by Jasen Frelot
Welcome to our inaugural Kids and Race book club! Each month I will be taking a look at one book for kids and one for adults and giving you my two cents. Join us in the comments section with your own opinions and ideas for future book club books or email me at email@example.com
We Were Eight Years in Power: An American Tragedy, by Ta-Nehisi Coates.
Ta-Nehisi Coates is essentially a historian, and in Eight Years he challenges the mistaken belief that history is over, or that we are living in a post-racial society. This book does a fantastic job covering the current state of the conversation about race in America.
Through a series of lively essays, each set against a different year of the Obama era, Coates shows how the rise of Trumpism was sadly predictable. He effectively argues that rather than being an anomaly, racism is inherent to American culture. It’s rare to have a book that has such point-on analysis of history that has happened so recently. Each individual essay is illuminating and enlightening but put together they make a powerful case that the threat of “good negro governance” is fundamentally threatening to our country’s “post-racial” identity.
Bottom Line: I strongly recommend this book to our Kids and Race audience. It is important that all of us (even Liberals) recognize our own biases and realize that we have a part to play. History is not over, and it’s incumbent upon us to talk about race, teach our kids about it, read and understand it better. Kids and Race participants will find some of the material challenging, but also helpful. Coates does a great job making his case without being accusatory. This book is one of the best analyses I’ve seen of where America is now and how we got here. The essays are in small enough chunks to be accessible for busy parents.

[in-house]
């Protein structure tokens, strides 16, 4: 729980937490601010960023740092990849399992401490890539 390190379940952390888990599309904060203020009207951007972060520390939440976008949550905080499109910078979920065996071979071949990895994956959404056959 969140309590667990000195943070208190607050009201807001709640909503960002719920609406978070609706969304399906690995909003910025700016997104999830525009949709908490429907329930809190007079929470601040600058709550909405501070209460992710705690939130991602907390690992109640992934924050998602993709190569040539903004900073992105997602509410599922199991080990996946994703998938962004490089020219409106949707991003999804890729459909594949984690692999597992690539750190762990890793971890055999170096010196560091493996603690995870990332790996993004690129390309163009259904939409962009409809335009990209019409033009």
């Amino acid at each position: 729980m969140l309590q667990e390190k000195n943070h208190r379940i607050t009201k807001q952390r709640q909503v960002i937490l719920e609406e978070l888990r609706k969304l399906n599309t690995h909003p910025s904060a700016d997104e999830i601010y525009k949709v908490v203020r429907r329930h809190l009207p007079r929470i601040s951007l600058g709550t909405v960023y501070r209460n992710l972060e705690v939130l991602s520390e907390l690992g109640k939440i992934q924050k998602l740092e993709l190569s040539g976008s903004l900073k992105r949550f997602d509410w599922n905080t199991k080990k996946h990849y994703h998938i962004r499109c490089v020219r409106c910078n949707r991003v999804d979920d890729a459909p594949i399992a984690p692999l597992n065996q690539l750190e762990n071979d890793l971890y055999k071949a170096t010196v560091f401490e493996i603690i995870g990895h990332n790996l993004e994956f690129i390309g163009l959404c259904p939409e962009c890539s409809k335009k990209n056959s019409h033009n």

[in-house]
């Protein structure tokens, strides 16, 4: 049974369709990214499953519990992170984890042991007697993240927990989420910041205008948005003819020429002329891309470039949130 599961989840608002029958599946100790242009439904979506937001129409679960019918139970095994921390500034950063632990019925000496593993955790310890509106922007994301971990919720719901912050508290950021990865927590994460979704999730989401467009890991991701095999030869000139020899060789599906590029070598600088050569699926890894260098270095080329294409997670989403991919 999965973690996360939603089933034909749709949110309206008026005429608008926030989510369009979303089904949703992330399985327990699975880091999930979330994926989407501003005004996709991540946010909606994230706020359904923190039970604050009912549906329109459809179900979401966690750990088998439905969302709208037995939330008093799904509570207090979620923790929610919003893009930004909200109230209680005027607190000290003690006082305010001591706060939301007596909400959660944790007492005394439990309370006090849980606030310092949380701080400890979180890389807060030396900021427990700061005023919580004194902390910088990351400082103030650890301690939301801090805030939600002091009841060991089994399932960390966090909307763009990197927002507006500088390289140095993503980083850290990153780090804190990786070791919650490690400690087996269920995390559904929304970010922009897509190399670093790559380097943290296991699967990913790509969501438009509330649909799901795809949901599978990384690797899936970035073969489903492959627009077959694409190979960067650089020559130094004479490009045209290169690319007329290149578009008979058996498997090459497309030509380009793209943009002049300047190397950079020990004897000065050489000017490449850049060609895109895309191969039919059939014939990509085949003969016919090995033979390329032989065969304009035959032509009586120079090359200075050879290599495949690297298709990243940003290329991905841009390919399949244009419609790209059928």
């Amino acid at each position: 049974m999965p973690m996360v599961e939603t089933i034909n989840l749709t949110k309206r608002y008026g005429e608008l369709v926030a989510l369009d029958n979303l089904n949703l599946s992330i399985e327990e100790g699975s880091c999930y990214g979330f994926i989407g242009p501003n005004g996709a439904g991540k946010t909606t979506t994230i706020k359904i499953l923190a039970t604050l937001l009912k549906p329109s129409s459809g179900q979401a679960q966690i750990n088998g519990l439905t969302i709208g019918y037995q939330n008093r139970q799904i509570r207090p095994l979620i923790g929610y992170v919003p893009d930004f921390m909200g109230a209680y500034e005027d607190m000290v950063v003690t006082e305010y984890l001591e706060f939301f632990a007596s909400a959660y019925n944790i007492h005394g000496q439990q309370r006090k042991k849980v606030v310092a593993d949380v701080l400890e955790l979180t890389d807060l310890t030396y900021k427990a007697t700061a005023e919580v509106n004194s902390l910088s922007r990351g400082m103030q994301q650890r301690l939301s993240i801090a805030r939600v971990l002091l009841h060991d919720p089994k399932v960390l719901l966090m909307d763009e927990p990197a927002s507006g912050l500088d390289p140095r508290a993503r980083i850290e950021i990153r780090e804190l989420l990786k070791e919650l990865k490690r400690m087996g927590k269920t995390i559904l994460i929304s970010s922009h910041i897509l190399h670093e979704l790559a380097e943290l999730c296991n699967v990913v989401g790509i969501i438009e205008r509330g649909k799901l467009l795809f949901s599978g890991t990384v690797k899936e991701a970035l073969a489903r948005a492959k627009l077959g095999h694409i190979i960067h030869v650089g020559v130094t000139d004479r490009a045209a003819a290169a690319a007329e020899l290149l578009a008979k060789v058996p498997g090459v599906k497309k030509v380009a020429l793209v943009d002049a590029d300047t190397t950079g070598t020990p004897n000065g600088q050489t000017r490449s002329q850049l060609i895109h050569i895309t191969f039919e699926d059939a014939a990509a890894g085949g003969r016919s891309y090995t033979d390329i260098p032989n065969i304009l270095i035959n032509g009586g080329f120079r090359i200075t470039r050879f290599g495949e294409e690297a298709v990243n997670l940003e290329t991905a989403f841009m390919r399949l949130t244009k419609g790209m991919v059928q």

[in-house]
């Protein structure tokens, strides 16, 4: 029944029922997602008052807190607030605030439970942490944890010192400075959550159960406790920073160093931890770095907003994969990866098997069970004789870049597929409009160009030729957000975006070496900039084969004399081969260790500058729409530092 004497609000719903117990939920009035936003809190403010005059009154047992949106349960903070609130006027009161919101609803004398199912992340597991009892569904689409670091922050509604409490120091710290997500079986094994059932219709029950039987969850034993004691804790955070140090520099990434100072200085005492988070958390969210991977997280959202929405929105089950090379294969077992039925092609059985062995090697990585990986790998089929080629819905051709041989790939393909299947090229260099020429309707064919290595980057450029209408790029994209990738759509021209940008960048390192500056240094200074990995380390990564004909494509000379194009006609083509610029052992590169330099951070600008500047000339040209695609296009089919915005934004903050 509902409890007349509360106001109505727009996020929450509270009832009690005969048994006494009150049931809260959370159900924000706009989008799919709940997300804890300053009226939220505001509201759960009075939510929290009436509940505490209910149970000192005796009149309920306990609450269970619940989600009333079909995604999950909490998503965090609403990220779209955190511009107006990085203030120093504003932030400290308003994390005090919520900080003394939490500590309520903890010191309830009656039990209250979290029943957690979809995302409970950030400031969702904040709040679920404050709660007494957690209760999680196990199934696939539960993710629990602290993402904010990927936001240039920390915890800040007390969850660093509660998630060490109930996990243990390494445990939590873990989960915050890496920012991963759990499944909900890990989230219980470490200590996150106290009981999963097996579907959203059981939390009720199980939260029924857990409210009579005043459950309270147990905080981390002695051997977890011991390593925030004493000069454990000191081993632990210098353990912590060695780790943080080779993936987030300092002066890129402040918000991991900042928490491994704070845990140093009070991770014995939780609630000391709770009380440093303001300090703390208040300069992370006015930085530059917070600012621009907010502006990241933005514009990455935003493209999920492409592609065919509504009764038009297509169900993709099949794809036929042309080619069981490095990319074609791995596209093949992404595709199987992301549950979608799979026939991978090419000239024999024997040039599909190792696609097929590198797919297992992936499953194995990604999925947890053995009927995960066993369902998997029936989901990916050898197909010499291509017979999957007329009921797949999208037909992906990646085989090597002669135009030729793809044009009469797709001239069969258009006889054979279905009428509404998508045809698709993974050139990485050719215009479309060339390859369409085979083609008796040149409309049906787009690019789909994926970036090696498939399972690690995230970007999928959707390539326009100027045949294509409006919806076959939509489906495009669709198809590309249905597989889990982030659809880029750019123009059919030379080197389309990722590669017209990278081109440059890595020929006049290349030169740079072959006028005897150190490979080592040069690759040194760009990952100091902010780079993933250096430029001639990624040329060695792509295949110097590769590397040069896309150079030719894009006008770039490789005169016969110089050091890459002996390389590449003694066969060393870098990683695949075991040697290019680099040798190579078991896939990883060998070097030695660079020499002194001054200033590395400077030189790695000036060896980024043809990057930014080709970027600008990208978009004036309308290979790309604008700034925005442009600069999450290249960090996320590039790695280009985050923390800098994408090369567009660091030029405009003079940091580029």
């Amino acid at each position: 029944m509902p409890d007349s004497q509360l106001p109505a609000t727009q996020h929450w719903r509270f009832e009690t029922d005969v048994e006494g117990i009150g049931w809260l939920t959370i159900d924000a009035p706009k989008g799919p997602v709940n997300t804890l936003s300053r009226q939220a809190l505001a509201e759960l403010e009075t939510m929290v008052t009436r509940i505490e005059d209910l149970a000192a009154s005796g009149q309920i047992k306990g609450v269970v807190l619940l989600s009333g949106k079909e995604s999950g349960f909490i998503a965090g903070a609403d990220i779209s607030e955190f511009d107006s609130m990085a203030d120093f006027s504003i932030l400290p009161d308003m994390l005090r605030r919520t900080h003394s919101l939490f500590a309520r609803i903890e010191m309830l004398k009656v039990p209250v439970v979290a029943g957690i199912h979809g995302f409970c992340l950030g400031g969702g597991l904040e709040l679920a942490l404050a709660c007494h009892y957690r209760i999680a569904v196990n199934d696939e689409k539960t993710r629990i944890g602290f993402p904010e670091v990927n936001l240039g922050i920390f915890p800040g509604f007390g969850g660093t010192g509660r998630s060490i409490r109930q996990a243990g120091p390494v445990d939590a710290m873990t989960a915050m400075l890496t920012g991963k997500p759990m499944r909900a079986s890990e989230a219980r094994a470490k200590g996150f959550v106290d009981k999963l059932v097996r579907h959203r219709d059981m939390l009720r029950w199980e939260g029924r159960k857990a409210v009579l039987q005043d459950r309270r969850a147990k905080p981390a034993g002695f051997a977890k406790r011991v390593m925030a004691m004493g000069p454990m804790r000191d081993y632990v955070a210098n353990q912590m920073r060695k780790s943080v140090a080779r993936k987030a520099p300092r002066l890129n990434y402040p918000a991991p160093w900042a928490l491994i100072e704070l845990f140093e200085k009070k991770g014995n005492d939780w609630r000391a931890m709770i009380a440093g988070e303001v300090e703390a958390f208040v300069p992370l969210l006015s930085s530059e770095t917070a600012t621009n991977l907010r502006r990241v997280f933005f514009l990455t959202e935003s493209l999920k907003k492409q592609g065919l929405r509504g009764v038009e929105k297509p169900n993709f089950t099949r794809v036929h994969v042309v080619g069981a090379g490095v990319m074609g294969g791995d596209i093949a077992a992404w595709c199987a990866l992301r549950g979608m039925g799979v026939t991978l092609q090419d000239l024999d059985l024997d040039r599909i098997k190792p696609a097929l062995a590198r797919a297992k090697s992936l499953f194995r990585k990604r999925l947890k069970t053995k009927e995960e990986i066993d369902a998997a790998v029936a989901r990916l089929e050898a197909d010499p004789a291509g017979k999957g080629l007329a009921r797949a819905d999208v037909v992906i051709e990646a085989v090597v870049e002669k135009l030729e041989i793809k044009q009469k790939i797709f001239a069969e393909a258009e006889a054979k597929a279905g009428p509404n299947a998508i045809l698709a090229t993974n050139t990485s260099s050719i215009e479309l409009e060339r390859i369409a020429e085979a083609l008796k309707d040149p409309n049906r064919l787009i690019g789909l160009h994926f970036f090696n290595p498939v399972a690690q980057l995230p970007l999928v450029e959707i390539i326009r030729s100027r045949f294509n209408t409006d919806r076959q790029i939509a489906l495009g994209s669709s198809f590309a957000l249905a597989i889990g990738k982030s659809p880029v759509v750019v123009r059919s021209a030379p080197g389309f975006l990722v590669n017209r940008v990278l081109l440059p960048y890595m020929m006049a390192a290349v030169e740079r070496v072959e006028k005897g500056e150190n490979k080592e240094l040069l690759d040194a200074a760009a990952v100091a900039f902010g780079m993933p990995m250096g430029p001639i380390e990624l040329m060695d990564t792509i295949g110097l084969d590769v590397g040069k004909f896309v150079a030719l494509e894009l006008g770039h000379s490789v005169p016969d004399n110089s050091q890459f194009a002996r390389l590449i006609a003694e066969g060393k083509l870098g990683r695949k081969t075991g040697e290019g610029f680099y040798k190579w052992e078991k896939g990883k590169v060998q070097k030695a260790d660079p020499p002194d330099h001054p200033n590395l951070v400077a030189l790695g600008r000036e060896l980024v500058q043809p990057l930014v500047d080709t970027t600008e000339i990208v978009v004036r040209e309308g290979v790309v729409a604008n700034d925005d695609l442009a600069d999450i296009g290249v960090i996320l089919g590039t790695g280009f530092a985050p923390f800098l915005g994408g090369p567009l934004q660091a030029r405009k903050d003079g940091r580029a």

Last Stop on Market Street, by Matt de la Peña
This book does a great job of showing a Black family existing. (This might seem small, but when you consider that only 22% of picture books feature main characters of color, and that many of those are having to do with slavery or Civil Rights, this is actually huge.) It recasts things that we might consider disadvantages as actually advantages. The book opens up with a Black boy and his grandma getting on the city bus. The little boy sees his little White friend driving by in a car.
The Black boy asks his grandma “Nana, how come we don’t got a car?” And grandma doesn’t respond, “Oh it’s because we’re poor and we’re victims of systemic oppression,” she replies that if they took a car they wouldn’t get to be around all of these wonderful people on the bus.
On the bus they meet a wonderful array of people, including a blind man. When the boy asks, “How come that man can’t see?” His grandma doesn’t shush him. Instead she says, “Some people see the world with their ears.” The book is full of wonderful moments that show the world as it could be.
The book wraps up with the boy and his grandma stopping at a soup kitchen, and the family isn’t going to receive food, they’re going to serve others. De la Peña does a wonderful job turning our assumptions and false narratives on their head. Through his eyes, the common experience of taking the bus into something that’s divine.
Bottom Line: This book is great for kids and their grown-ups. It helps us rethink the way we see the world.